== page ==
Mt. Wilson has one of the best-looking rock faces that I have ever seen. Combination of steep walls, massive buttresses and multicolored bands of sandstone compliment each other in such a way that makes this particular peak look like a cathedral from a sci-fi movie. Inti Watana (12 pitch 5.10+) linked with the top of the Resolution Arête (24 pitch 5.11+ when climbed in full) seemed like a very aesthetic link up and a fun climb of high quality. After my partner sprained his ankle I thought my dream to climb Wilson would have to wait till next year, but the Internet came to rescue! One of my facebook friends Wayne (thanks a lot by the way!!!) passed my number to Lisa. She was looking for a partner and seemed excited about Inti Watana. It did not take much convincing to get her excited about linking it up to the last six pitches of Resolution Arête. I was a little nervous when she said the longest route she has climbed was 11 pitches. Grade V with a stranger…sounds like a great idea! This time I was in the luck, she moved so fast on the approach, the climb and through the descent that it seemed like she has been crushing grade Vs for years!
Mt. Wilson and I. Decide for yourself which face is more BAD ASS! :) #SH#TZABOUTTOGETREALBRO
Some Big Horns around Calico Basin
A climber from PNW on Birdland (5.7). # EPICPITCHBROSEF
Roof high on Inti Watana. Looks hard, but in reality goes at 5.9 with huge jugs
A few days prior Mark was nice enough to hike over and belay me on a few climbs around Calico Basin. Atoman (5.10a) was a good warm-up. Yin and Yang (5.11a) was the main event. Y&Y turned out to be one of the best single pitch cracks I have climbed outside of Yosemite. Pumpy, intimidating, right leaning, thin crack with a spicy move over the lip. If Yin and Yang was a bit taller it would make any Indian Creek climber drool. Even though it requires a hike to approach and would be easier for those with smaller hands, I was glad we made it out there. On my first attempt it spit me off. Mark lowered me to the ground, we pulled the rope and I got it clean on my next attempt. I was fairly happy to get it clean and ran another lap on top rope. I was surprised because even than the route felt fairly hard. After that we made our way back to Canibal Crag and I got on a bolted climb named Baseboy (5.11b). This is where the real ass kicking started. At the crux I hung like an apple. I think this climb has cured me of any ego I had left. Mark made me feel a little better when he climbed the crux with a sprained ankle/approach shoes and labeled it “very hard.” –“Yeah man, I thought so too.” : ( Than I realized it was my fourth day of climbing in a row. Prince of Darkness, Epinephrine, The Fox and a bunch of bouldering got me tired and I needed rest.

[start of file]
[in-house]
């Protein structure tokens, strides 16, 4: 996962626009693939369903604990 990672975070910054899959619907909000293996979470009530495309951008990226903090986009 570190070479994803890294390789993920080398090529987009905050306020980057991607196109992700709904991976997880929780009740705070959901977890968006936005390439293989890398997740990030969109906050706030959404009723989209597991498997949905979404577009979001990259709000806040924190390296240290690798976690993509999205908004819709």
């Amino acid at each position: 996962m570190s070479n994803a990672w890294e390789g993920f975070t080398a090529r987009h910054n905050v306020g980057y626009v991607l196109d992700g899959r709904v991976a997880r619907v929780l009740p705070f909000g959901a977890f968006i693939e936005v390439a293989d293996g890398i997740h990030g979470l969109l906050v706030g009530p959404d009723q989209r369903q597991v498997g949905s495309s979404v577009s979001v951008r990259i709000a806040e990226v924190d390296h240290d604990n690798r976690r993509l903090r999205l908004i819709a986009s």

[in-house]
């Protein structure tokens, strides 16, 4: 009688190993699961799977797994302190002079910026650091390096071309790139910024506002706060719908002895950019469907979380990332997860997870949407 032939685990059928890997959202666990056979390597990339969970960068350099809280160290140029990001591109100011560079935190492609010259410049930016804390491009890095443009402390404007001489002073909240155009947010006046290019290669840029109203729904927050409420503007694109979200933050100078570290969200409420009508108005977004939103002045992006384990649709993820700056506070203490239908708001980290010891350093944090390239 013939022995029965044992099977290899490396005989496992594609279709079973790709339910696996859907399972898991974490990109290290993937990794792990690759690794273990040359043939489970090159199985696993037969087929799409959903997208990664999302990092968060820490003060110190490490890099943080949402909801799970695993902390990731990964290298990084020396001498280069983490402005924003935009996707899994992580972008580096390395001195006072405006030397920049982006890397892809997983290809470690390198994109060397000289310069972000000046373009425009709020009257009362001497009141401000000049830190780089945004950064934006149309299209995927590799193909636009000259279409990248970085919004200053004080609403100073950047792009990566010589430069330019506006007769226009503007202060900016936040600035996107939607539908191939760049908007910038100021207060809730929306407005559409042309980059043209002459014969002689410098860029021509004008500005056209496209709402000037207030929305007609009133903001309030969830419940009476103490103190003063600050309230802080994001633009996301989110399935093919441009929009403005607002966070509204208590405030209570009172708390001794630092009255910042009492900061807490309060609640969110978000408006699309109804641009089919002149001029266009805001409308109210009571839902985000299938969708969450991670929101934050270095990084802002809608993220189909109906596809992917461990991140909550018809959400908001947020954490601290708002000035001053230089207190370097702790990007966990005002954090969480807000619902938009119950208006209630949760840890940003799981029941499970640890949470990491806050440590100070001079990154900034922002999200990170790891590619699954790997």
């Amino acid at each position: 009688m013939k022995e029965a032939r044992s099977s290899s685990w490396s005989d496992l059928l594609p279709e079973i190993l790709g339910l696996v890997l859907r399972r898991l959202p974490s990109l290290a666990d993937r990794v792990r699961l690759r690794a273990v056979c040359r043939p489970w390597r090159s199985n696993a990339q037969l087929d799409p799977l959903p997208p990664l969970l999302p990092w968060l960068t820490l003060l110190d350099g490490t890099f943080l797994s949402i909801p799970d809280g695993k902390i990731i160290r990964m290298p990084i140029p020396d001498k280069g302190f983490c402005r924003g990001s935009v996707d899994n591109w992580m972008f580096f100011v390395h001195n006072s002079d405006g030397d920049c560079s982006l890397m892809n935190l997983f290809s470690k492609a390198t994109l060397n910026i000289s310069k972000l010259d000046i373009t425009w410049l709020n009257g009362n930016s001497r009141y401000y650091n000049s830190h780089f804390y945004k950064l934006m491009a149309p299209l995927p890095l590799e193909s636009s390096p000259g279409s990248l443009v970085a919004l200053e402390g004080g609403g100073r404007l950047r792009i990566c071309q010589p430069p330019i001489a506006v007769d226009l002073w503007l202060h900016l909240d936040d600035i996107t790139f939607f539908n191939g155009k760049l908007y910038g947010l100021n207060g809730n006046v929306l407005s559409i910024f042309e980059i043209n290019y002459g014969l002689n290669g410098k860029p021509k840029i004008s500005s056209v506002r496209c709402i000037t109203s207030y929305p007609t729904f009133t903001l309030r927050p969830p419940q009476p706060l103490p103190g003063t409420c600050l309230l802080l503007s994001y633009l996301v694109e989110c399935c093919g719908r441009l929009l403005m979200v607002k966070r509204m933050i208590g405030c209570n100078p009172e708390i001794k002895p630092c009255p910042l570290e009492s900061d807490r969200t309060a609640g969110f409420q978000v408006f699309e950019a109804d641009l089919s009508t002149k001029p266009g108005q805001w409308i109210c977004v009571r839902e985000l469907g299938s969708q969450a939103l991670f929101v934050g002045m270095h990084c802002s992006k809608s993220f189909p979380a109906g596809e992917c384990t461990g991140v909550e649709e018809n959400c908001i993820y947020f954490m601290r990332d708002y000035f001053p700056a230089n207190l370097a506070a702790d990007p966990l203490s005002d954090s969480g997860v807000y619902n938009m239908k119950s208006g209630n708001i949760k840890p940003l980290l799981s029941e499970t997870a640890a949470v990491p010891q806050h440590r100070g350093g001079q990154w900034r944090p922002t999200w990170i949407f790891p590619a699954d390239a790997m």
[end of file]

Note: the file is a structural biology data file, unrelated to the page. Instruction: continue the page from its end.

Warming up on Atoman (5.10a). Sweet but short.
Crushing the gnar on Yin and Yang (5.11a)
Having a good time on Birdland (my active rest day)
Mark is a big Marilyn Manson fan
Rest was the logical thing to do since forecast for Wednesday was showing rain anyway. However, Mark’s ankle felt a bit better and he wanted to try it on something easy. We decided to wake up early and run up Birdland, a 5 pitch 5.7+. It was a perfect choice for a rainy day. We met a few cool climbers from PNW and had a good time talking and snapping photos. Mark and I managed to finish our climb and get down to the ground before the storm hit. We were back at the hotel by noon.
"That pinnacle looks a little less intimidating!"
This is the BAD ASS face I was talking about earlier
Some boulder got in my way on the approach. He was more messed up than me. Covered in blood after I was done with him :)
Lisa tunneling through the final chock stone on the approach.
Thursday was the big day. With numerous people complaining about the approach being burly we were planning to start it by 6 am. As a LV neophyte I got a little lost on my way to pick up Lisa and we ended up starting the approach close to 7. Not a huge deal, but both of us wanted to avoid the shiver bivy on top of the peak, which was a real possibility if the route took us longer than we anticipated. We found the approach to be fairly well traveled and easy to find. Even though I banged my shin on a boulder and lost some blood, we got the approach done in just under two hours.
Inti Watana tops out on the giant buttress that overhangs above
Lisa warming her hands on P 1 or 2
Cool rock on route